BAGUIO CITY – The Camp John Hay Development Corporation (CJHDevCo) accused the State-owned Bases Conversion and Development Authority (BCDA) of bullying for taking its wrath in in- sighting third parties into filing cases against them after having lost the arbitration case with the Makati-based Philippine Dispute Resolution Center, Inc. (PDRCI) over the long standing dispute on the lease of the former American military base.
Robert John Sobrepeña, CJHDevCo chairman, said instead of supporting and promoting business and development for the citizens, BCDA’s helvent act of using sub-locators and sub-lessees of the economic zone has already become destructive and counterproductive which is now hurting Baguio City being the host of the former American rest and recreation area where local residents are supposed to benefit from the employment opportunities to be created and the overall impact of the development to the growing local economy.
He said the instability of contracts and agreements being entered into by government through the BCDA makes the primary purpose of the public private partnership (PPP) doubtful in the sense that there are no bad projects but what are existent are bad government proponents and bad investors.
In the case of John Hay, Sobrepeña claimed when CJHDevCo inherited the project from Manuela, they were not fully informed that there was already a pending case before the Supreme Court (SC) that sought to invalidate the lease agreement until it resulted to the forfeiture of the corporation’s economic zone benefits in 2003.
“BCDA was not able to deliver its commitments in the initial years of the lease agreement, specifically the delayed issuance of the environmental compliance certificate (ECC) for our projects, the full delivery of the developable areas among others. We passed through four presidents and we were able to settle our differences with the three administrations, except for this administration,” Sobrepeña stressed.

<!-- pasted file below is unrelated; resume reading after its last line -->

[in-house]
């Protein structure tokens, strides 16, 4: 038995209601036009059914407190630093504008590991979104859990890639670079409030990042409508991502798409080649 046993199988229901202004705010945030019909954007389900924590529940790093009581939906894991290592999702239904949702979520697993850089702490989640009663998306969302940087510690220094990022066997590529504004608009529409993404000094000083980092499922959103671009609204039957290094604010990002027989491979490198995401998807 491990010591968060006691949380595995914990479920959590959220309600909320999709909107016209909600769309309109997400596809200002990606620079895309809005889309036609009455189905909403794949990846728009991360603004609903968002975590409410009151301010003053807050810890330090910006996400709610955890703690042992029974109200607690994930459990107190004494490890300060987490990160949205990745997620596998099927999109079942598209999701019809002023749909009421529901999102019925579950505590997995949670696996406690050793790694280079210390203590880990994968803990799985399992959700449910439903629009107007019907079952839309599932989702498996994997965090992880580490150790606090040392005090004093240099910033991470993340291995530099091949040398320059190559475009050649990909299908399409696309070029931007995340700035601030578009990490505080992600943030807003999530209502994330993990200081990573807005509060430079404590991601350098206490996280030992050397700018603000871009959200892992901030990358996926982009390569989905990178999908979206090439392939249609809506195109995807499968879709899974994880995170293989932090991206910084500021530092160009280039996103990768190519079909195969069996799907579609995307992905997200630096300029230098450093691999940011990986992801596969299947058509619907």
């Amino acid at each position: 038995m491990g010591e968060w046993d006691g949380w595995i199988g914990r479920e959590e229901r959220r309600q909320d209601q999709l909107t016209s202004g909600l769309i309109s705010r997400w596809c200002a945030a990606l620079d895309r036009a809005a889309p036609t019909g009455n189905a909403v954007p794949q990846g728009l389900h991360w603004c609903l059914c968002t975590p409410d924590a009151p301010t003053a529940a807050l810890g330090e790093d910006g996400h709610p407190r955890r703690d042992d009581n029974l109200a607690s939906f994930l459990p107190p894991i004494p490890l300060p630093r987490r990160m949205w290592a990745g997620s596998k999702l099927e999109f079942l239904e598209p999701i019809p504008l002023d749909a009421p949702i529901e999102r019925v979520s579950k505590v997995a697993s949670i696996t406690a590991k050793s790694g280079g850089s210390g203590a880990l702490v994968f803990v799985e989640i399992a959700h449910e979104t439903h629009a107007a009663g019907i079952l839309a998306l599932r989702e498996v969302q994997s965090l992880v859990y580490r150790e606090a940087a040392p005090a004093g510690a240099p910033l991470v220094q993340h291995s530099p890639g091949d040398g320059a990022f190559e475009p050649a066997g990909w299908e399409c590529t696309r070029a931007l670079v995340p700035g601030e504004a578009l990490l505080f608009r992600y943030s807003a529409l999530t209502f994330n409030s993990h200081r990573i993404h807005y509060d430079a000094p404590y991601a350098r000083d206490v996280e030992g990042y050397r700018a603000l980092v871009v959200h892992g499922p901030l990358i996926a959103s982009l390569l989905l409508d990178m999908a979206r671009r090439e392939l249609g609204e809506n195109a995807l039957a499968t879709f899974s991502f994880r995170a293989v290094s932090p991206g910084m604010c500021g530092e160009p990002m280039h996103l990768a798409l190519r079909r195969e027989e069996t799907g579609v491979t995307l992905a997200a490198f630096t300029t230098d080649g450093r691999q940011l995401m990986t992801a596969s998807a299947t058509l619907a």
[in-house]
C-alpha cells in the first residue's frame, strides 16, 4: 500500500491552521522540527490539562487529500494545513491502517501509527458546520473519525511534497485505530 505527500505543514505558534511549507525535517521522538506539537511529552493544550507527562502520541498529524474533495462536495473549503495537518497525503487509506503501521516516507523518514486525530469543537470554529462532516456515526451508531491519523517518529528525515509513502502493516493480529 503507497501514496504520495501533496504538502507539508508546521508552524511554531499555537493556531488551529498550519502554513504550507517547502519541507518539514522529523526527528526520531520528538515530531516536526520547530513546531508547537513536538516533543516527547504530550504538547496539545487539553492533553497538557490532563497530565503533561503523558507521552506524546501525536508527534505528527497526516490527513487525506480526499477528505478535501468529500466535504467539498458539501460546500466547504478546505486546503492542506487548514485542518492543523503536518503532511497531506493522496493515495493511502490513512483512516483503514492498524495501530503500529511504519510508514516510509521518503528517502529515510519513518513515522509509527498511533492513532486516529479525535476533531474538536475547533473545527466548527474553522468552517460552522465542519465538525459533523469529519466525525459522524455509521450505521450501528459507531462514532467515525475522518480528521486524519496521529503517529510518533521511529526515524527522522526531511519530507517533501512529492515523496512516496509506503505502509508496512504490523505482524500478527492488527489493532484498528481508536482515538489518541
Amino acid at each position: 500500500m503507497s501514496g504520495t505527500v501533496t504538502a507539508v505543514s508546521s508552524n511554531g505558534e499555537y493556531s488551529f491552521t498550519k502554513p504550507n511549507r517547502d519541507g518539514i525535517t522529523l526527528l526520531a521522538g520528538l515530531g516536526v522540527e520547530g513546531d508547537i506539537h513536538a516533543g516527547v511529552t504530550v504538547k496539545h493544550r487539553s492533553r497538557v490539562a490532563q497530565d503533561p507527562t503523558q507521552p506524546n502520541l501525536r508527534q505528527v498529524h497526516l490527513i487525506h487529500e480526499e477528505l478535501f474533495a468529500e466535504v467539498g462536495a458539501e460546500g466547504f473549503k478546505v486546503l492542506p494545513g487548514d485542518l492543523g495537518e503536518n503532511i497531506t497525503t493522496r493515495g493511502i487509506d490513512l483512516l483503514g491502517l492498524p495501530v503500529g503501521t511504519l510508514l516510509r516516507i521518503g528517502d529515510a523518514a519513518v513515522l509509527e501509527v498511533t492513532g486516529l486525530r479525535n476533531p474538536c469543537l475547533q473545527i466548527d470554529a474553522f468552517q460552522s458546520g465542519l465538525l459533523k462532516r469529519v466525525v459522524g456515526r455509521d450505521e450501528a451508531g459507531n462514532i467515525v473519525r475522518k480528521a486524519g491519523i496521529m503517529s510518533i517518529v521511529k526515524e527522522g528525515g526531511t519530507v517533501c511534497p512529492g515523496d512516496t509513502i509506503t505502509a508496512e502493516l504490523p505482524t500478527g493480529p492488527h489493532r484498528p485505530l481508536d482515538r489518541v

The CJHDevCo official pointed out that what was good for the Ramos, Estrada and Arroyo administrations, where they all encountered serious problems, was that they sat down with them to talk about the issues and concerns and devised solutions for the greater interest of the people but the BCDA administration now has become destructive and counterproductive which is now causing confusion inside the facility.
He challenged BCDA to accept the decision of the arbitral tribunal to pay them the amount of P1.42 billion representing damages and accumulated lease rentals it paid to the government since 1996 and they will turn over the property to the government as mandated under the ordering order to allow John Hay to serve its real purpose as an engine of growth in the city.
Sobrepeña asserted sub-locators and sub-lessees are not parties to the arbitration case that is why they are not covered by the outcome of the case considering that BCDA consented to the Leasehold Warranty Deeds (LWDs) it had been issuing to interested locators over the past several years.
He disclosed CJHDevCo will leave the property only after the issuance of the required judicial confirmation of the arbitral decision and the subsequent writ of execution after BCDA shall have paid to them the arbitral award of P1.42 billion.
According to him, prolonging the case would become counterproductive to the supposed purpose of the economic zone which is to enhance the overall growth and development of the city, thus, BCDA must already settle its obligation under the arbitral decision for them to subsequently turnover the property to the government.
Alfredo Yñiguez, CJHDevCo executive vice president, said a number of foreign and local investors who were previously interested to establish various types of businesses in the economic zone backed out after learning about the brewing conflict between the government and the developer and the failure of BCDA to issue the necessary permits to build and renovate existing facilities.
He disclosed a Chinese business process outsourcing (BPO) company that was supposed to hire hundreds of local teachers for their operations backed out of their deal after the John Hay Management Corporation (JHMC), a BCDA subsidiary, refused to issue the needed permits for them to put up their own communication lines within the area.
He added some companies also signified their intentions to develop some portions of the developable area for profitable businesses but BCDA refused to issue them permits contrary to their commitment in the 2008 restructured agreement that they will issue permits to the developer within a 30-day period.
He called on BCDA to immediately settle their obligations with the developer so that they can already turnover the property to the government to allow John Hay to move on in the hands of future developers.
By Dexter A. See